The state's second-highest court has upheld a Baltimore Circuit Court ruling that said the 31-story Wyndham Inner Harbor East hotel does not violate a master plan created to guide development in the area near Little Italy.The Court of Special Appeals' ruling on a lawsuit challenging a city ordinance permitting the Wyndham essentially ends a community group's chances to further stall or derail the $134 million project on planning grounds.John C. Murphy, an attorney for the Waterfront Coalition Inc., said the group intends to petition Maryland's highest court to hear the case.
BUSINESS
By Kevin L. McQuaid and Kevin L. McQuaid,SUN STAFF | April 17, 1999
The state's highest court has agreed to hear two cases that challenge the legality of a 31-story hotel under construction east of the Inner Harbor.The Court of Appeals' decision to hear the cases involving the $134 million Wyndham International Inner Harbor East hotel marks the third time that the upscale lodging project has faced a legal challenge.The Waterfront Coalition of Baltimore Inc., a loose affiliation of 11 neighborhood groups, asked the court to hear the cases in an effort to block the 750-room hotel being developed by a group led by John Paterakis Sr.In one of the cases, the Court of Appeals will decide if the hotel may receive $75 million in tax breaks provided by the city.
BUSINESS
By Kevin L. McQuaid and Kevin L. McQuaid,SUN STAFF | February 12, 1999
The state's second-highest court has upheld a Baltimore Circuit Court ruling that said the 31-story Wyndham Inner Harbor East hotel does not violate a master plan created to guide development in the area near Little Italy.The Court of Special Appeals' ruling on a lawsuit challenging a city ordinance permitting the Wyndham essentially ends a community group's chances to further stall or derail the $134 million project on planning grounds.John C. Murphy, an attorney for the Waterfront Coalition Inc., said the group intends to petition Maryland's highest court to hear the case.
NEWS
By Caitlin Francke and Caitlin Francke,SUN STAFF | August 14, 1998
Residents fighting the construction of the 31-story Wyndham Inner Harbor East Hotel lost another battle yesterday when a Baltimore Circuit judge dismissed the second of three lawsuits filed to halt the hotel.In a sharply worded opinion, Judge Richard T. Rombro did not agree with the residents' claims that the city had violated its development plan when it approved the hotel."This court does not doubt the sincerity of the plaintiffs, but sincerity and zeal cannot overcome the facts and the law in this case," Rombro wrote in the opinion released yesterday.
BUSINESS
By June Arney and June Arney,SUN STAFF | June 24, 1998
Three members of a neighborhood coalition have filed a lawsuit challenging the legality of the tax exemption for the proposed Wyndham Inner Harbor East Hotel.The lawsuit, filed in Baltimore Circuit Court yesterday by members of the Waterfront Coalition, is an effort to reduce the size of the project. The suit names as defendants the mayor and the City Council, along with three partnerships connected with the Inner Harbor East Hotel. It seeks an injunction, alleging that such action is necessary to prevent the loss of public funds from tax exemptions.
NEWS
By Kate Shatzkin and Kate Shatzkin,SUN STAFF | March 20, 1998
A Baltimore Circuit Court judge has ruled that a lawsuit to block construction of a 31-story Wyndham Hotel in Inner Harbor East may proceed, but he has declined to stop the hotel's progress while the suit goes forward.In an opinion issued Wednesday, Circuit Judge Richard T. Rombro dismissed a similar suit brought by the Scarlett Place Residential Condominium Association and the Waterfront Coalition, an umbrella group of nine homeowner and business groups, saying the groups lacked standing to challenge the procedures the City Council followed when it passed two bills in December to make way for the hotel.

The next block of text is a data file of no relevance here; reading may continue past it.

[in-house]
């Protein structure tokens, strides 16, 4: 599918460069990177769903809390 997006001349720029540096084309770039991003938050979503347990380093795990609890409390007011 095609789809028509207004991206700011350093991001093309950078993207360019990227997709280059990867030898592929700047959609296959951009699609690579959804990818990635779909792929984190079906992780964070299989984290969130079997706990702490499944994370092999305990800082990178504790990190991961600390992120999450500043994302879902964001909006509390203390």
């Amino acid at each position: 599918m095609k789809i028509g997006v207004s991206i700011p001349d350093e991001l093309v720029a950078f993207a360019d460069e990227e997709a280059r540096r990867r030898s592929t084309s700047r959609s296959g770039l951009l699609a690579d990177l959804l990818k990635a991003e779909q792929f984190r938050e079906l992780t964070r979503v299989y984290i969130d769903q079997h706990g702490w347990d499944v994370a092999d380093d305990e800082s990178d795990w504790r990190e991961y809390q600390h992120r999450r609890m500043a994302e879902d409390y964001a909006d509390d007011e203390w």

NEWS
By Edward Lee and Edward Lee,SUN STAFF | January 17, 1998
Opponents of the proposed 41-story Wyndham Hotel filed another suit in Baltimore Circuit Court yesterday to block its construction, alleging that the City Council violated its development plan when it approved the project.The suit alleges that the council failed to adhere to its Urban Renewal Plan, which limits the height of any waterfront building on the 20-acre Inner Harbor East tract to 120 feet.The 19-member council amended the plan Dec. 18 to allow H&S Properties Development Corp. to build a 430-foot-high hotel.
NEWS
By Caitlin Francke and Caitlin Francke,SUN STAFF | August 14, 1998
Residents fighting the construction of the 31-story Wyndham Inner Harbor East Hotel lost another battle yesterday when a Baltimore Circuit judge dismissed the second of three lawsuits filed to halt the hotel.In a sharply worded opinion, Judge Richard T. Rombro did not agree with the residents' claims that the city had violated its development plan when it approved the hotel."This court does not doubt the sincerity of the plaintiffs, but sincerity and zeal cannot overcome the facts and the law in this case," Rombro wrote in the opinion released yesterday.
NEWS
By Brenda J. Buote and Brenda J. Buote,SUN STAFF | January 13, 1998
Key leaders of the General Assembly said yesterday that they would not support a bill that could block construction of the 41-story Wyndham Inner Harbor East hotel, a project that has been criticized because it would require more than $40 million in public subsidies.House Speaker Casper R. Taylor Jr. and Senate President Thomas V. Mike Miller said yesterday that they would not support legislation that would force the city to win voter approval before spending public money on the controversial $132 million project.
NEWS
By Dennis O'Brien and Dennis O'Brien,SUN STAFF | December 31, 1997
A coalition of neighbors filed suit yesterday to block construction of the 41-story Wyndham Hotel, alleging that the city violated state law when it approved the project.The suit filed in Baltimore Circuit Court alleges that when the project was reviewed by the City Council's land-use committee Nov. 20, city officials did not allow opponents to ask questions and did not keep a transcript of the hearing -- both required under state land-use laws.The lawsuit filed by the Scarlett Place Residential Condominium Association and the Waterfront Coalition -- an umbrella group of nine homeowner and business groups -- asks that the ordinances enacted as a result of that hearing be stricken from the city's books.